Article written by Issra Killawi with Madiha Tahseen, PhD
When we’re struggling with a mental illness, we sometimes feel alone–often because of the stigma about mental illness in Muslim communities. Sometimes, by the time we do get help, our symptoms have worsened.
To address this issue, Khalid Elzamzamy, MD and Sadiq Patel, MSW (researchers at The FYI ) analyzed our Islamic history and tradition around mental health. In 2015, they presented the findings from their analysis at the Muslim Mental Health Conference through their poster titled “Muslim Historical Contributions to Psychological Theories and Treatment.” In 2019, Dr. Elzamzamy further explored the Islamic legacy of mental health in collaboration with Alaa Mohammad Shareef from The FYI and Dr. Rania Awaad’s Stanford Muslims and Mental Health Lab in an academic paper titled “Mental Health in the Islamic Era: The Golden Roots of Modern Psychiatry.”
Let’s take a look at three myths that might hold us back from getting help with a mental illness, and how the legacy of mental health in Islamic history can help us overcome these misconceptions and address some of the stigma that exists in our community.
MYTH #1: “Muslims don’t have mental health issues.”
Some people think that Muslims are not impacted by mental illness. But research shows that Muslims are in fact struggling with a variety of mental health challenges.
Across a few studies about the mental health of Muslim Americans, 15-25% report anxiety disorders and 9-30% report mood disorders.  Other research shows that young Muslims struggle with depression at rates that are similar to non-Muslim youth , especially if they have to balance different identities like being Muslim and American. 
While being Muslim doesn’t make us immune to these challenges, our spirituality can be a powerful tool on the journey towards coping and healing. Especially when we are struggling, Allah(SWT) teaches us to call out to Him with names that reassure us of His care and love for us in the most intimate ways. For the anxious person, Allah is Ar-Raqeeb – the ever-watchful, always looking out for us. For the broken-hearted, He is Al-Jabbar, the mender of broken hearts.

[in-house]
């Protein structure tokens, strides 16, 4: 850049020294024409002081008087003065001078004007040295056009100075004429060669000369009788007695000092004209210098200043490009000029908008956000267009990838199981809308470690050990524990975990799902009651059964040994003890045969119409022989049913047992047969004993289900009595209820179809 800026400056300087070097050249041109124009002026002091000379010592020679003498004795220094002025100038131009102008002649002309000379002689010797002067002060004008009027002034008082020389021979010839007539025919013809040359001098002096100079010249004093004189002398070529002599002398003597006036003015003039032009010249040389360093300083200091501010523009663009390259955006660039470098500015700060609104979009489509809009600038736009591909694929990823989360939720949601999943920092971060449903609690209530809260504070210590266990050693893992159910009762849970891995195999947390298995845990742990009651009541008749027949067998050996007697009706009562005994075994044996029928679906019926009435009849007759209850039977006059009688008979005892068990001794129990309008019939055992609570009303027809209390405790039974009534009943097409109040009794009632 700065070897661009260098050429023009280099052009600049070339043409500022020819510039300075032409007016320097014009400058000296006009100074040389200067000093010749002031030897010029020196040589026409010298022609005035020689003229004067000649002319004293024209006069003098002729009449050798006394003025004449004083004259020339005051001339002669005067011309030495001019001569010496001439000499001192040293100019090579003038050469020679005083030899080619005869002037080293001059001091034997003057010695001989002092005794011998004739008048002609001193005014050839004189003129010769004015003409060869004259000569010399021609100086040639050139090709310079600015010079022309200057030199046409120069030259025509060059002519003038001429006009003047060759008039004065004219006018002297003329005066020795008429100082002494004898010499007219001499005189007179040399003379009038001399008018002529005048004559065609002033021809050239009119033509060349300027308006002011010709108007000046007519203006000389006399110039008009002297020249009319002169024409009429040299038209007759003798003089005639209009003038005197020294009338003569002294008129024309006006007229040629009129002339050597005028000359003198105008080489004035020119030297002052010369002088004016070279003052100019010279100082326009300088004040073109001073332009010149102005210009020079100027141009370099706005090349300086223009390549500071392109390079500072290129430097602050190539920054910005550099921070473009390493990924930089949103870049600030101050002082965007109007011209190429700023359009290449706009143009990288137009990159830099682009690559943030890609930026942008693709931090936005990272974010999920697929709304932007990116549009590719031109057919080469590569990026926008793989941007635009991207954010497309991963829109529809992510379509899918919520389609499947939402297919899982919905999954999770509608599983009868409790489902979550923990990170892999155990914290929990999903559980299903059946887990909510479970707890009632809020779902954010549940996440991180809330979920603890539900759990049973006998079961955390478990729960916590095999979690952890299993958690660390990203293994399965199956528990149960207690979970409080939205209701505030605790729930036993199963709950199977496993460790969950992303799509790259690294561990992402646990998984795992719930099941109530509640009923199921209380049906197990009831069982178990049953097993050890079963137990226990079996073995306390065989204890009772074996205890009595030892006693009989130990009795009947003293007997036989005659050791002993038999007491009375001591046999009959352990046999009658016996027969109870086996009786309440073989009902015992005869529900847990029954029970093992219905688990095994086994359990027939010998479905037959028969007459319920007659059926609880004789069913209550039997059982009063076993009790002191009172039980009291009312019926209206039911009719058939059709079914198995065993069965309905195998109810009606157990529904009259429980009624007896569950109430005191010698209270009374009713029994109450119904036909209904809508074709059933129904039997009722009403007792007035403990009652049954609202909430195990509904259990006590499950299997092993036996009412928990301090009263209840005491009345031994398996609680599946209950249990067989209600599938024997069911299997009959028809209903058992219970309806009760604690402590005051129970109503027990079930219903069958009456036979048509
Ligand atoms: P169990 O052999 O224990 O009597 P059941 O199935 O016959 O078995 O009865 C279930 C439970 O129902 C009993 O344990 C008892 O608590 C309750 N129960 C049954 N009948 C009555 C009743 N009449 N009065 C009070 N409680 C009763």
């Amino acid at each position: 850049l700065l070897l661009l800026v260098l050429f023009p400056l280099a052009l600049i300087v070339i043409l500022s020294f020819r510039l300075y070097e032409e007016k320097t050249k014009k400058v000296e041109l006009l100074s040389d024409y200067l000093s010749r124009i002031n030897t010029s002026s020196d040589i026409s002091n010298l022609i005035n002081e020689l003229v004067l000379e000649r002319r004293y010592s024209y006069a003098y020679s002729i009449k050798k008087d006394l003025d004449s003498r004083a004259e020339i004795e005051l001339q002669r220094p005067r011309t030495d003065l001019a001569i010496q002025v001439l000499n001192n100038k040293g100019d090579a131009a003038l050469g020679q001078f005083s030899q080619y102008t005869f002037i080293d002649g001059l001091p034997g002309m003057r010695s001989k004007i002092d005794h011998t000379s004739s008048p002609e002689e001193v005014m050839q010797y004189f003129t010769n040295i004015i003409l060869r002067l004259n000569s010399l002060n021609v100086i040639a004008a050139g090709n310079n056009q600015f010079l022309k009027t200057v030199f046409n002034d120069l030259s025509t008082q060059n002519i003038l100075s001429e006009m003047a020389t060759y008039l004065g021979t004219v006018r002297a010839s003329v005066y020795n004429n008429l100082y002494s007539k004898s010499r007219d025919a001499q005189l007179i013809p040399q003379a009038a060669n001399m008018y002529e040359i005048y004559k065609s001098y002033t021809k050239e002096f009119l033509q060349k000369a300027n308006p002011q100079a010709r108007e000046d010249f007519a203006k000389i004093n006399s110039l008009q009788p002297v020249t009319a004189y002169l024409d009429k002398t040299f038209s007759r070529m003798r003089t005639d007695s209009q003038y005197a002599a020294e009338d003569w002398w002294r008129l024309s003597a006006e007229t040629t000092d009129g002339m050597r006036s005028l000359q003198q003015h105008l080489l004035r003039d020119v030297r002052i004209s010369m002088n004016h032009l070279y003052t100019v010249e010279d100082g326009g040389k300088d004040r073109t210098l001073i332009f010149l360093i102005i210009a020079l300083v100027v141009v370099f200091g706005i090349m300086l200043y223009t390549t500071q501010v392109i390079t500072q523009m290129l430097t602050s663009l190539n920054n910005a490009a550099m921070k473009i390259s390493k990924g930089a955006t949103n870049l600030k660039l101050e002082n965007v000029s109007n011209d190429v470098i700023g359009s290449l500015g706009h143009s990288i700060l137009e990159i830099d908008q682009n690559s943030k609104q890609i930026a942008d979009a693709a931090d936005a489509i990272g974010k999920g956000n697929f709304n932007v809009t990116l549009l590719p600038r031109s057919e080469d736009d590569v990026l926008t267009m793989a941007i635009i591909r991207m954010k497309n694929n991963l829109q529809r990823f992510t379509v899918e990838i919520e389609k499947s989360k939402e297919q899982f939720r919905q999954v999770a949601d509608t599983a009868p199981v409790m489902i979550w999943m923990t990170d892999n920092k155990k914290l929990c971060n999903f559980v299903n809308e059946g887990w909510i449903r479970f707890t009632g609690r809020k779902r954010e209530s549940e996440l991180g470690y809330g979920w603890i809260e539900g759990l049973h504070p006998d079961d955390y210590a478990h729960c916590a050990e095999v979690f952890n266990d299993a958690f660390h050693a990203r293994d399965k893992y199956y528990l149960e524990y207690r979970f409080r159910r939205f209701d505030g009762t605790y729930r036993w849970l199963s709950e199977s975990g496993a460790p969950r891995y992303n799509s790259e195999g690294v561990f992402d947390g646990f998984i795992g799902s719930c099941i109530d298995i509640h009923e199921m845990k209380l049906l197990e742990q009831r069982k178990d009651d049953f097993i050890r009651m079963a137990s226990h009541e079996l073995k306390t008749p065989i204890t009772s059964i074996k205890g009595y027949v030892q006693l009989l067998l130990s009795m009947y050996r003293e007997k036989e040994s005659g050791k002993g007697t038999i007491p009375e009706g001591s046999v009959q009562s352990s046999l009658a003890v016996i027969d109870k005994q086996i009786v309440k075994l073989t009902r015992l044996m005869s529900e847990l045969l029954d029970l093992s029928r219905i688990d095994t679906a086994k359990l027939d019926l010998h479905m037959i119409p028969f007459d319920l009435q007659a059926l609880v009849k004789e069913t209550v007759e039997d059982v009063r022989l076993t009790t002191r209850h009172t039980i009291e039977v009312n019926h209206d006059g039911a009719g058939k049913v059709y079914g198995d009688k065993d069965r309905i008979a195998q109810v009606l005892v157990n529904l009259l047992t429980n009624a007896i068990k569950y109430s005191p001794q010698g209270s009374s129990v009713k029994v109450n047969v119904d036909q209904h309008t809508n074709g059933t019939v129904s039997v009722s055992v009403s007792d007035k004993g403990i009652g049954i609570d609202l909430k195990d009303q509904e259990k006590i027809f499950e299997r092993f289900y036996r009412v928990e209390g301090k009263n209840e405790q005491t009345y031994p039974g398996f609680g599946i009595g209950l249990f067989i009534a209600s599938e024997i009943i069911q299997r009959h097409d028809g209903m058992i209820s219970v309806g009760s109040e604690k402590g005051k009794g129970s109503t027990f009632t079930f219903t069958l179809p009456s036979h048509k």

When dealing with others who are struggling with emotional pain, the Prophet (PBUH) taught us to care and listen with a non-judgemental ear–or what’s now called “holding space”. In fact, this was one of the reasons that people loved the Prophet (PBUH) so much. They always felt heard and cared for by him, especially in their most vulnerable states. When emulating the Prophet, we should embody this by holding space for others, especially those who may be experiencing a challenge with their mental health.
MYTH #2: “Dealing with a mental illness is a sign of weak faith.”
Some people within our communities believe that a person who is struggling with mental illness has weak faith or doesn’t have enough trust in Allah (SWT). But people can experience mental illness because of biological reasons, like genetics or an imbalance of chemicals in the brain. For others, mental illness can be a response to trauma or other experiences they are struggling to cope with. And for many, mental illness can be brought on by a combination of these factors.
Centuries ago, a Muslim scholar named Abu Zayd Al-Balkhi, affirmed this reality. He argued that humans are composed of a body and a psyche, and that we can face health and sickness in both of them. The same way our bodies experience fever, headaches, and pain, our minds can experience psychological symptoms such as anger, sorrow, fear, and panic. Muslim scholars like Al-Balkhi recognized that mental illness was an affliction to be treated, not a sin to be met with punishment or shame. For a comprehensive guide on seeking therapy, check out The FYI’s Therapy Guide.